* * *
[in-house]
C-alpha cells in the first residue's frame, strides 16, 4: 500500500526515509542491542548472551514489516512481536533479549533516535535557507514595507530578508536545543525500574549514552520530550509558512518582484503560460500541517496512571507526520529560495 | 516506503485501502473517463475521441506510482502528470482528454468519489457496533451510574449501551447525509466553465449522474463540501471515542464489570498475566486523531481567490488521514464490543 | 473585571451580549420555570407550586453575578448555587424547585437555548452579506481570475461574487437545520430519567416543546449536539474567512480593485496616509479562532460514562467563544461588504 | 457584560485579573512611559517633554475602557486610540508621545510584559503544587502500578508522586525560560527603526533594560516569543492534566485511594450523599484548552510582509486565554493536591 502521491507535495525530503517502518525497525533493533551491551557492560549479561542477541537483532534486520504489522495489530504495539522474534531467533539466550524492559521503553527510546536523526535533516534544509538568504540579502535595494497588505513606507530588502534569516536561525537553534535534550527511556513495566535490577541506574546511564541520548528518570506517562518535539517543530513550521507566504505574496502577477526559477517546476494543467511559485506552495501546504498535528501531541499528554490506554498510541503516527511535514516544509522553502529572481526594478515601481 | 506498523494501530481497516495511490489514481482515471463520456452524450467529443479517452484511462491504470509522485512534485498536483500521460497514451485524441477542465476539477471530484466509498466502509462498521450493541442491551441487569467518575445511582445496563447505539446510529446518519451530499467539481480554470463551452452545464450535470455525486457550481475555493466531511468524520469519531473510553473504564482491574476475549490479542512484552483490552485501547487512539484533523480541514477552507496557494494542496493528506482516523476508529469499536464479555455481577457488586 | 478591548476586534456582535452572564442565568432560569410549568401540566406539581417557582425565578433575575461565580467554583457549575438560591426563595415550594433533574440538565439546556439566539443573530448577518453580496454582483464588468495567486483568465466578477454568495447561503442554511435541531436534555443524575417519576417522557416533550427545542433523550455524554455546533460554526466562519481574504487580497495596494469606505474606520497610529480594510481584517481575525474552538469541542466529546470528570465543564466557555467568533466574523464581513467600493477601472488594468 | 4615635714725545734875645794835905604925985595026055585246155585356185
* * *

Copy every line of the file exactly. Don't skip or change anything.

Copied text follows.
[in-house]
C-alpha cells in the first residue's frame, strides 16, 4: 500500500526515509542491542548472551514489516512481536533479549533516535535557507514595507530578508536545543525500574549514552520530550509558512518582484503560460500541517496512571507526520529560495 | 516506503485501502473517463475521441506510482502528470482528454468519489457496533451510574449501551447525509466553465449522474463540501471515542464489570498475566486523531481567490488521514464490543 | 473585571451580549420555570407550586453575578448555587424547585437555548452579506481570475461574487437545520430519567416543546449536539474567512480593485496616509479562532460514562467563544461588504 | 457584560485579573512611559517633554475602557486610540508621545510584559503544587502500578508522586525560560527603526533594560516569543492534566485511594450523599484548552510582509486565554493536591 502521491507535495525530503517502518525497525533493533551491551557492560549479561542477541537483532534486520504489522495489530504495539522474534531467533539466550524492559521503553527510546536523526535533516534544509538568504540579502535595494497588505513606507530588502534569516536561525537553534535534550527511556513495566535490577541506574546511564541520548528518570506517562518535539517543530513550521507566504505574496502577477526559477517546476494543467511559485506552495501546504498535528501531541499528554490506554498510541503516527511535514516544509522553502529572481526594478515601481 | 506498523494501530481497516495511490489514481482515471463520456452524450467529443479517452484511462491504470509522485512534485498536483500521460497514451485524441477542465476539477471530484466509498466502509462498521450493541442491551441487569467518575445511582445496563447505539446510529446518519451530499467539481480554470463551452452545464450535470455525486457550481475555493466531511468524520469519531473510553473504564482491574476475549490479542512484552483490552485501547487512539484533523480541514477552507496557494494542496493528506482516523476508529469499536464479555455481577457488586 | 478591548476586534456582535452572564442565568432560569410549568401540566406539581417557582425565578433575575461565580467554583457549575438560591426563595415550594433533574440538565439546556439566539443573530448577518453580496454582483464588468495567486483568465466578477454568495447561503442554511435541531436534555443524575417519576417522557416533550427545542433523550455524554455546533460554526466562519481574504487580497495596494469606505474606520497610529480594510481584517481575525474552538469541542466529546470528570465543564466557555467568533466574523464581513467600493477601472488594468 | 4615635714725545734875645794835905604925985595026055585246155585356185